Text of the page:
It’s 50 years today since Richmond triple premiership star wingman Bryan Wood made his senior debut with the Club.

Wood was one of five team changes for the Round 7, 1972 clash with North Melbourne at the MCG, with selectors swinging the axe in response to an 89-point drubbing by St Kilda the previous week.

The Tigers omitted Craig McKellar, Laurie Fowler, Ray Boyanich and Peter Cloke (David’s brother), while reigning Brownlow Medallist Ian Stewart was out injured.

Replacing them were Eric Leech, Marty McMillan, Grant Allford, Neil Balme and the 18-year-old Wood from Blackburn, which was in the heart of Richmond’s metropolitan recruiting zone at the time.

Young Wood had worked his way up through the ranks at Tigerland, winning a premiership with the under-19s in his first season at the Club (1970), and subsequently progressing to the reserves the following year.

He then gained his opportunity at senior level on Saturday, May 13, 1972, on the back of a string of impressive performances in the reserves early that season.

Also debuting for Richmond that day was teenage ruckman Bill Nalder, from Victorian country club Lalbert.

Nalder managed only 14 senior appearances all-up with the Tigers, however it was a vastly different tale for Wood.

Wearing the No. 37 Richmond guernsey during his debut season, before taking over the No. 16 the following year, Wood produced a fine, first-up performance against the Kangaroos, collecting 18 disposals and taking five marks in the Tigers’ 27-point win.

Wood went on to win the Club’s Best First Year Player award in 1972 and he was an integral member of Richmond’s back-to-back premiership sides of 1973-74 in his wing role.

In those first three seasons of his league career at Richmond, Wood played a total of 65 games, with a return of 52 wins and just 13 losses.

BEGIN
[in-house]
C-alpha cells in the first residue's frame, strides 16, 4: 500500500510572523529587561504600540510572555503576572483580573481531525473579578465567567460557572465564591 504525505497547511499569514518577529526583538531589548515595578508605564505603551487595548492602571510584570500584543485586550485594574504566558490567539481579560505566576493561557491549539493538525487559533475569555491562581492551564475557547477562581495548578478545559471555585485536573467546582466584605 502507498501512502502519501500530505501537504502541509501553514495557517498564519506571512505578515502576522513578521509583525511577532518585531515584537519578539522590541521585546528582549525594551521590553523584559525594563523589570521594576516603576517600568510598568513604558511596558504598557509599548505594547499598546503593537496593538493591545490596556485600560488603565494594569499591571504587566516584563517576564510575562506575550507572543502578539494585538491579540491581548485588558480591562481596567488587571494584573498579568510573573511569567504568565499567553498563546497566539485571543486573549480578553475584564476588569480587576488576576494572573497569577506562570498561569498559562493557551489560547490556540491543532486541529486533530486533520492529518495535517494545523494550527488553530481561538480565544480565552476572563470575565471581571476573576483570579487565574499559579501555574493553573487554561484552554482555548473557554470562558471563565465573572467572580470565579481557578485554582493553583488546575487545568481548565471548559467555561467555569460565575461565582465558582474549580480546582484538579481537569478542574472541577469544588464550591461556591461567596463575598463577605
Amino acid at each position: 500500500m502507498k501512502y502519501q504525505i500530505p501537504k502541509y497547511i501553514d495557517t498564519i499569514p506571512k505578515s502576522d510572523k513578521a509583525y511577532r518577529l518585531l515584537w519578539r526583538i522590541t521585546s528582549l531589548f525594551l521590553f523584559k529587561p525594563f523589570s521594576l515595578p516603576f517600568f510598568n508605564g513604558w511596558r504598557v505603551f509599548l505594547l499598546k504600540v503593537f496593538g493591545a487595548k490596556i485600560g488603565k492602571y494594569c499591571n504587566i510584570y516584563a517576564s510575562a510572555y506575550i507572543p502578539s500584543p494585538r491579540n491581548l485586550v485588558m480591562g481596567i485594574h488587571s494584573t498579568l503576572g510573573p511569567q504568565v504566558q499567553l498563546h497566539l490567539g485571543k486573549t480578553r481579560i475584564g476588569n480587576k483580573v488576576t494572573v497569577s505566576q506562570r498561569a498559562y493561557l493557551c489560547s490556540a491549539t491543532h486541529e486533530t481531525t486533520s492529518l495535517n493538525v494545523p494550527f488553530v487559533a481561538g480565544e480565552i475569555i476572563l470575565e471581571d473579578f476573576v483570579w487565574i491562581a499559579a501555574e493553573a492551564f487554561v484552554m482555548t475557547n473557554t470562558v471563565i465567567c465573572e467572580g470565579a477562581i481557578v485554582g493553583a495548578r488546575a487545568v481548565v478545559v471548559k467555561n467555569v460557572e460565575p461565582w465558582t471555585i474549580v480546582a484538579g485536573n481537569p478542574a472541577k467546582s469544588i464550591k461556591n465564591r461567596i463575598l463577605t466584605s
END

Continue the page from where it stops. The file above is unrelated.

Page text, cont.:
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Bryan Wood

Highlights of triple Premiership player, Bryan Wood.

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By the late 1970s, Wood was recognised as one of the best wingmen in the competition. His encounters with North Melbourne’s dual Brownlow Medallist Keith Greig were a major highlight when the two teams clashed during that era.

In the 1980 Grand Final, when Richmond trounced Collingwood by 81 points to claim its 10th league premiership, Wood’s contribution was significant – 11 kicks, 12 handballs and seven marks.

He showcased his leadership qualities the next season, taking over the captaincy reins from premiership skipper Bruce Monteath.

Wood’s on-field assets were plentiful – a superb high mark, long, penetrating kick, and plenty of pace. He also possessed great balance and the ability to extricate himself out of trouble with ease.

To further enhance the Bryan Wood football package, he thrived on the cut-and-thrust of big-occasion matches.

Wood’s fierce determination to succeed, combined with all those other key attributes, made him a key player for the Tigers throughout the glory years of the early 1970s to early 1980s.